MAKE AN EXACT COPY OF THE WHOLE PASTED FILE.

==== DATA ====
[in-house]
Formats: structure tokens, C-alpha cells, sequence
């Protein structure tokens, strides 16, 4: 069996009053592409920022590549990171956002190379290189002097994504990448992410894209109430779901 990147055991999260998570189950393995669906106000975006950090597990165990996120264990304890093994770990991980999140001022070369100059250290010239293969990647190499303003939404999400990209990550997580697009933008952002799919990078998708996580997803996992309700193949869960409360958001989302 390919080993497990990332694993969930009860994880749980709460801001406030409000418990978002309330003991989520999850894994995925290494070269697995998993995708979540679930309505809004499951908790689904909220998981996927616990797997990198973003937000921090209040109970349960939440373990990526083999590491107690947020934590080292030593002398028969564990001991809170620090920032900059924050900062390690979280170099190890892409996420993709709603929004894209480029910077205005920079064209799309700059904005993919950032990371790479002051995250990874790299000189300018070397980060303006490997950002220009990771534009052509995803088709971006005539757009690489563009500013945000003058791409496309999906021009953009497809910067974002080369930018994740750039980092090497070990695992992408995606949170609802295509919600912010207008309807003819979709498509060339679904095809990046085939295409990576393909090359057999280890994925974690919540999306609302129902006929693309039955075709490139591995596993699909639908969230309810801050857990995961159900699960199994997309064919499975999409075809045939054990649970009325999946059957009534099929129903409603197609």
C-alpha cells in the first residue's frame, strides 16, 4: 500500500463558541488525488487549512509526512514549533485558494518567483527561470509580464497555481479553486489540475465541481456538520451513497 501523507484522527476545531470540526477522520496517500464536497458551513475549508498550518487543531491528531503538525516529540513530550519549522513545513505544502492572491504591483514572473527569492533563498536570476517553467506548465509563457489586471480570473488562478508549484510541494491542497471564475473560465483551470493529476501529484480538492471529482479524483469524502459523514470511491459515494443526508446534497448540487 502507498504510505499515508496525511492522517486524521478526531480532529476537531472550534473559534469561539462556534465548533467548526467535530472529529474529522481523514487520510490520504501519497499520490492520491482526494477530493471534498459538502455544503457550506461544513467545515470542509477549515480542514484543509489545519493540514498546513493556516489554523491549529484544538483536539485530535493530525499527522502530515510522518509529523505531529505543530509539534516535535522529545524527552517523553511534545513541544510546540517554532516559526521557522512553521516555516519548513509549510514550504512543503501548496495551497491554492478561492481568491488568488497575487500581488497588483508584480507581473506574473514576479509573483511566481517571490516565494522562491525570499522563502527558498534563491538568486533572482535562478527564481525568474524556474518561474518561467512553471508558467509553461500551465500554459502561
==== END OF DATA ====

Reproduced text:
[in-house]
Formats: structure tokens, C-alpha cells, sequence
């Protein structure tokens, strides 16, 4: 069996009053592409920022590549990171956002190379290189002097994504990448992410894209109430779901 990147055991999260998570189950393995669906106000975006950090597990165990996120264990304890093994770990991980999140001022070369100059250290010239293969990647190499303003939404999400990209990550997580697009933008952002799919990078998708996580997803996992309700193949869960409360958001989302 390919080993497990990332694993969930009860994880749980709460801001406030409000418990978002309330003991989520999850894994995925290494070269697995998993995708979540679930309505809004499951908790689904909220998981996927616990797997990198973003937000921090209040109970349960939440373990990526083999590491107690947020934590080292030593002398028969564990001991809170620090920032900059924050900062390690979280170099190890892409996420993709709603929004894209480029910077205005920079064209799309700059904005993919950032990371790479002051995250990874790299000189300018070397980060303006490997950002220009990771534009052509995803088709971006005539757009690489563009500013945000003058791409496309999906021009953009497809910067974002080369930018994740750039980092090497070990695992992408995606949170609802295509919600912010207008309807003819979709498509060339679904095809990046085939295409990576393909090359057999280890994925974690919540999306609302129902006929693309039955075709490139591995596993699909639908969230309810801050857990995961159900699960199994997309064919499975999409075809045939054990649970009325999946059957009534099929129903409603197609």
C-alpha cells in the first residue's frame, strides 16, 4: 500500500463558541488525488487549512509526512514549533485558494518567483527561470509580464497555481479553486489540475465541481456538520451513497 501523507484522527476545531470540526477522520496517500464536497458551513475549508498550518487543531491528531503538525516529540513530550519549522513545513505544502492572491504591483514572473527569492533563498536570476517553467506548465509563457489586471480570473488562478508549484510541494491542497471564475473560465483551470493529476501529484480538492471529482479524483469524502459523514470511491459515494443526508446534497448540487 502507498504510505499515508496525511492522517486524521478526531480532529476537531472550534473559534469561539462556534465548533467548526467535530472529529474529522481523514487520510490520504501519497499520490492520491482526494477530493471534498459538502455544503457550506461544513467545515470542509477549515480542514484543509489545519493540514498546513493556516489554523491549529484544538483536539485530535493530525499527522502530515510522518509529523505531529505543530509539534516535535522529545524527552517523553511534545513541544510546540517554532516559526521557522512553521516555516519548513509549510514550504512543503501548496495551497491554492478561492481568491488568488497575487500581488497588483508584480507581473506574473514576479509573483511566481517571490516565494522562491525570499522563502527558498534563491538568486533572482535562478527564481525568474524556474518561474518561467512553471508558467509553461500551465500554459502561